If you’ve been watching Louis C.K.’s phenomenal new show “Louie,” which just wrapped an against-expectations successful season on FX, you might, on seeing the man live, feel a strong urge to give him a hug. He seems like he could use one. C.K., who brought his stand-up concert doc “Louis C.K.: Hilarious,” shot at a 2009 performance in Milwaukee, to NYC’s IFC Center last night and tonight, is a maestro of his own misery, using breathtakingly profane comedy to chronicle his recent divorce, his reentry into the dating scene, his experiences caring for his two daughters, aging, his looks and, overall, the ever-more-real threat of mortality. There have always been comics who’ve traded on failure and self-loathing, but there’s a warmth to “Louie” that belies its notably dark territory.
Whether being bullied by a teenager, discussing gay slurs over poker or looking up an old crush on Facebook, C.K. embodies a practically spiritual belief in the power of unswerving honesty. That inability to disassemble, seen in both the variation on himself he plays and in the characters he encounters, leads to excruciatingly awkward scenes (“Its easier to masturbate if I use this lubricant,” he explains to a TSA worker in episode five) but also moments of blindsiding humanity and connection that are all the more powerful for coming out of such unsentimental situations.
“Louis C.K.: Hilarious,” which had its premiere as the first stand-up concert film to screen at Sundance earlier this year, is, like “Louie,” written and directed by C.K. The film’s playing in eights cities before heading to a TV premiere on Epix on the 18th and, eventually, DVD. “Hilarious” differs from typical comedy specials by being shot up close and personal on the RED, with a jib and a Steadicam on stage — C.K. said in the Q&A after the screening that he was inspired by Led Zeppelin concert film “The Song Remains the Same.”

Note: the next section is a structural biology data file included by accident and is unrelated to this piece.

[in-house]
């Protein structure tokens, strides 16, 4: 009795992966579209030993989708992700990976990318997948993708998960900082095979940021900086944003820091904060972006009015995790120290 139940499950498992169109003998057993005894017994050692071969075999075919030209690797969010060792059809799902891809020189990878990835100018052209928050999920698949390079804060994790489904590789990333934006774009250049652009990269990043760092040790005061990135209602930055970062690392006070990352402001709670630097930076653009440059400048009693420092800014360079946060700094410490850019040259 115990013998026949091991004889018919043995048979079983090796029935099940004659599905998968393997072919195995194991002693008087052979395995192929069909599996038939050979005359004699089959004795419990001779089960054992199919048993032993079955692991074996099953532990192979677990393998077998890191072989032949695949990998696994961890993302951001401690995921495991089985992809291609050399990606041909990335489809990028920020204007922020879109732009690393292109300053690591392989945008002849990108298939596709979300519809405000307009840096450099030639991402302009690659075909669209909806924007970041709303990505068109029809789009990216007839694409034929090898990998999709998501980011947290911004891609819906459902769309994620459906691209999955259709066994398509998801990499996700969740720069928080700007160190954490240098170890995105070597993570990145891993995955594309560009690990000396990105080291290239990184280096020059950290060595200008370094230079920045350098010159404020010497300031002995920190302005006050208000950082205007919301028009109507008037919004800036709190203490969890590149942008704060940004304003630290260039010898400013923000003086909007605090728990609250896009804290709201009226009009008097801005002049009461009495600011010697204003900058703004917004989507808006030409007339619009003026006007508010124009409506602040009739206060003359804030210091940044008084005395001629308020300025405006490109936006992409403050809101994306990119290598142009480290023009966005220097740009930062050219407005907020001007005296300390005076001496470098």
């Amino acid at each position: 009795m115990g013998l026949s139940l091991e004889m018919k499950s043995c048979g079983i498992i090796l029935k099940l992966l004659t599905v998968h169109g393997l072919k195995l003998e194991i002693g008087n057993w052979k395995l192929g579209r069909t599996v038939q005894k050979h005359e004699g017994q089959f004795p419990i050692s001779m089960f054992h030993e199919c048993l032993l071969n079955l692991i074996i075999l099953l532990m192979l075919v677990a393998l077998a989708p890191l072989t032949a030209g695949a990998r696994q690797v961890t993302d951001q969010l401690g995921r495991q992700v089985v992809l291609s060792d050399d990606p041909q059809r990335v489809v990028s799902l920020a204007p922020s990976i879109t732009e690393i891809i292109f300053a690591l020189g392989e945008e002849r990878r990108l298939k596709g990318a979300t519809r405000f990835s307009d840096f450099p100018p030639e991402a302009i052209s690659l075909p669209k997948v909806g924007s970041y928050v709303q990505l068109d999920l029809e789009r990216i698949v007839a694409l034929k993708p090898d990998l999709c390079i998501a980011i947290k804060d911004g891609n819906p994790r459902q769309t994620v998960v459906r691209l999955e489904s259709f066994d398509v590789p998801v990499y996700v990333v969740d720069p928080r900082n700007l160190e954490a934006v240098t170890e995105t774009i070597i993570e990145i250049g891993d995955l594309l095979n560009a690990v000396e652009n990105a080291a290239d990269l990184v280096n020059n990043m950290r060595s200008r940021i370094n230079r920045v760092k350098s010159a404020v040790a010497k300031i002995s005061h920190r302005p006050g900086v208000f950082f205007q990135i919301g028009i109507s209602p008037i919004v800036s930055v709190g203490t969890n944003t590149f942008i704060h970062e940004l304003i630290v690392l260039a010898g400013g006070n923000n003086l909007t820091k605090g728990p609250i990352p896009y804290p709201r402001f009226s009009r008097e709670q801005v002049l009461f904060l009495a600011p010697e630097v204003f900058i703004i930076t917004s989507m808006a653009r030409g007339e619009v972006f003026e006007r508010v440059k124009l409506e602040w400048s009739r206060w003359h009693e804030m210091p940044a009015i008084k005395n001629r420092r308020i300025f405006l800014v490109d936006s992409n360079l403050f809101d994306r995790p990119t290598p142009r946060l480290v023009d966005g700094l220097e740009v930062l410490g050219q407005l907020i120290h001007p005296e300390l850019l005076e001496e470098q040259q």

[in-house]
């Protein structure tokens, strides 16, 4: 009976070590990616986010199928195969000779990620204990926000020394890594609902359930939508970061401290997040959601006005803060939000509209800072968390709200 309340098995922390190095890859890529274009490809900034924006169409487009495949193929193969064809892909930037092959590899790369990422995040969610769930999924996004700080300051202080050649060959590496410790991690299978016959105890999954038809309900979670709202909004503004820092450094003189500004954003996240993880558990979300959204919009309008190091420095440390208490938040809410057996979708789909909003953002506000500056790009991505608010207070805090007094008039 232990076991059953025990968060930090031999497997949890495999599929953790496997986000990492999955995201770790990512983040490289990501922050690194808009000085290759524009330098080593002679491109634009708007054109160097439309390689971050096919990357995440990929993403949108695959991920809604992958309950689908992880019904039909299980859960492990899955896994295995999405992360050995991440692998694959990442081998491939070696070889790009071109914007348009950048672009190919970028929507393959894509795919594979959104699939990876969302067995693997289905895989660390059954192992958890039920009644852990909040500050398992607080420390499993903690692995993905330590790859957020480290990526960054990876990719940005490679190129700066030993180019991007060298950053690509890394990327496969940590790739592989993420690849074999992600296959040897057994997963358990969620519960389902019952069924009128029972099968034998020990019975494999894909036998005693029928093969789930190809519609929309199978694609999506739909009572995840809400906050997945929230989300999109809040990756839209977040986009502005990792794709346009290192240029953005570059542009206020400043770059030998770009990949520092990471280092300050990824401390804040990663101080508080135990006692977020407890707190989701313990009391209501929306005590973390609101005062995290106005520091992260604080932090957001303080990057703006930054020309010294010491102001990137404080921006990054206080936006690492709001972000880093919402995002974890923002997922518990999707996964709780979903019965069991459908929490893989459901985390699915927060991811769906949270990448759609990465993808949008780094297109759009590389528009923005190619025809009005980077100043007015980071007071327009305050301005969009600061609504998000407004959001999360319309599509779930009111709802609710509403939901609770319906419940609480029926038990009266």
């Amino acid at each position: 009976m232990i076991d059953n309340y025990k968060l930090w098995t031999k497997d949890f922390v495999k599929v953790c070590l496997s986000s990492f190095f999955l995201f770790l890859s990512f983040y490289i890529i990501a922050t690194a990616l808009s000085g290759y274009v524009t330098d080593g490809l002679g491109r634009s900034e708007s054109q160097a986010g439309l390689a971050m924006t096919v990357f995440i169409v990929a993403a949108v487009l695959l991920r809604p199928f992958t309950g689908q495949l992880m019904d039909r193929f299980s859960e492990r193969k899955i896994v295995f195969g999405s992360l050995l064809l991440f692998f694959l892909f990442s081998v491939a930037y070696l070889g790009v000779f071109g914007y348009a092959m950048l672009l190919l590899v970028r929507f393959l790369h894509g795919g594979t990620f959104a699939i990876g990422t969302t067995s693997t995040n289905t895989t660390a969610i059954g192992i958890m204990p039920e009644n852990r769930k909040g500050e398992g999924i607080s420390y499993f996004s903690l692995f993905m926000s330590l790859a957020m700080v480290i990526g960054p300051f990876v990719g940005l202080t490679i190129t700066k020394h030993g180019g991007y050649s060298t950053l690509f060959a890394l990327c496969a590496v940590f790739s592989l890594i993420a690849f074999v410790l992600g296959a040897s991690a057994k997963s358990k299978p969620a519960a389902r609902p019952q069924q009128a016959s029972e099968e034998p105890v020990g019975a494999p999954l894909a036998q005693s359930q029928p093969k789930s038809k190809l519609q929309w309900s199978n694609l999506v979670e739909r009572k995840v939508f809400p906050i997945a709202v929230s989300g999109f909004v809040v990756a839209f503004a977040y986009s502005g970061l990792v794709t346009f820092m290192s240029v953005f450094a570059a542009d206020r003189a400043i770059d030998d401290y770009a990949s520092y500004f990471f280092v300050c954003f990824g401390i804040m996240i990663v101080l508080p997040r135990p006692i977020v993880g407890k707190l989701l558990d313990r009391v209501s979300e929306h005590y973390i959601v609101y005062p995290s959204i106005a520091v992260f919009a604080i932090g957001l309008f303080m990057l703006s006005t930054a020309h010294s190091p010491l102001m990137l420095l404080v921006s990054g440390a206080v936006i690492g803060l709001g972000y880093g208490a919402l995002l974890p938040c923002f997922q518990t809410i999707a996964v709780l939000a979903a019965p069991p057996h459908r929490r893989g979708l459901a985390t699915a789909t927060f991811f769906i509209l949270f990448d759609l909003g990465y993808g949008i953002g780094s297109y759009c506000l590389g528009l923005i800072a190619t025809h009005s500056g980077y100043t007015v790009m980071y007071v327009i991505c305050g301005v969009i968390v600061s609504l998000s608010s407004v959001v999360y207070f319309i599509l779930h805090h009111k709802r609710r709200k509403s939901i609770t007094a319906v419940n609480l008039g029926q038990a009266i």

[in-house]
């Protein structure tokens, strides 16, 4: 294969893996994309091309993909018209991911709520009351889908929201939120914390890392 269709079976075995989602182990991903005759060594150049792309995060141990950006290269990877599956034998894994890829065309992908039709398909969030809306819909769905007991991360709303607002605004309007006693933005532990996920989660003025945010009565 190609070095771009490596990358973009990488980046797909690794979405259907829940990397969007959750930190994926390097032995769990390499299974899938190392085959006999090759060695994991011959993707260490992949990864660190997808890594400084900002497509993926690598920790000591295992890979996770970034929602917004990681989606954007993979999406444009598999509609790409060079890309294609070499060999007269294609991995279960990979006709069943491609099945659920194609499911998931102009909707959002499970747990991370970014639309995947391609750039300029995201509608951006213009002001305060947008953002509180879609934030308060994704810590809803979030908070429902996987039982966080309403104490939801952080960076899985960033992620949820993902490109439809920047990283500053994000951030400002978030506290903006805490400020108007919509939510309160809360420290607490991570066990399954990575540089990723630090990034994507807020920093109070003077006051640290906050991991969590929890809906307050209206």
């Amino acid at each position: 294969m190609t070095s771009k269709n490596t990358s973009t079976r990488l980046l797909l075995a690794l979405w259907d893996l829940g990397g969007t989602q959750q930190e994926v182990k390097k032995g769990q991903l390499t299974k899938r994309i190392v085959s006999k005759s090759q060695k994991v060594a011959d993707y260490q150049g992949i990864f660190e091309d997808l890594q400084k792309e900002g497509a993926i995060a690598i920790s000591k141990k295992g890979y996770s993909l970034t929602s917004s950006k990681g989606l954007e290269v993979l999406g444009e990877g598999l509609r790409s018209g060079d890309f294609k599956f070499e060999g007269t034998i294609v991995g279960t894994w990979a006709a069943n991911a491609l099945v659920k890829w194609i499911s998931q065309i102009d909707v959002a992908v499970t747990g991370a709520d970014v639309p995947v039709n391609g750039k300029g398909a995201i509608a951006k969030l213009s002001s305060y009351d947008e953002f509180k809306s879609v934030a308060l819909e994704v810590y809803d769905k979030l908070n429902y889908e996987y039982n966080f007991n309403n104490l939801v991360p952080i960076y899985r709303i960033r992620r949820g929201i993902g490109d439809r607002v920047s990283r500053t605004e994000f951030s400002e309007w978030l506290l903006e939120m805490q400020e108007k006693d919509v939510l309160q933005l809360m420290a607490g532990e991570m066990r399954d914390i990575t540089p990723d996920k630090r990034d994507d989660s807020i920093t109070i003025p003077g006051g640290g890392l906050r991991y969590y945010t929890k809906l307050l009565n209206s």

The results are mixed — there’s an intimacy that you can’t get from a camera mounted in the back of the room, but the relentless lean in can start to seem a little claustrophobic, skipping larger movement (a bit about taking the jerk-off gesture to its conclusion loses something when, initially, the gesture takes place out of frame) in favor of watching the sweat bead on C.K.’s forehead.
But it’s engrossing to see the progress of C.K.’s material, which he breaks down as evolving over about a year, starting with formative gigs in NYC comedy clubs, leading to first 20, then 45 minutes of material that becomes a headline tour show and ultimately a special or, this year, the series. “Hilarious” covers plenty of C.K.’s (and “Louie”‘s) favorite themes, and has some obvious through lines, from his compulsive solitary consumption of ice cream to being told by a doctor “you’re only cosmetically overweight” to a trip to a nightclub to a tale of childcare disaster and epiphany that echoes the final show in the series. Other segments are consistent in sentiment, from a bit on the “white person problems” Americans complain about (uncaring about the far more serious issues plenty of people in the rest of the world face) to hyperbole in word choice — “we go right to the top shelf with words these days” — leading to the film’s title.
Answering questions after the screening, C.K. addressed the show (FX doesn’t give notes until a full episode is delivered) and its renewal (called in for a meeting, he expected problems with the just finished “God” episode, and instead was told season two was a go). He also discussed last week’s drunken Twitter tirade, during which he took shots at Sarah Palin (who he described as “a beautiful villain”), only to end up guesting on “The Tonight Show” with her daughter Bristol the next day. “It was weird to sit next Hitler’s daughter, who’s famous for having a baby too young,” he noted, but in characteristic fashion, the anecdote ended with his realizing she was terrified and nervous, and telling her she’d done a good job: “She’s just a person.”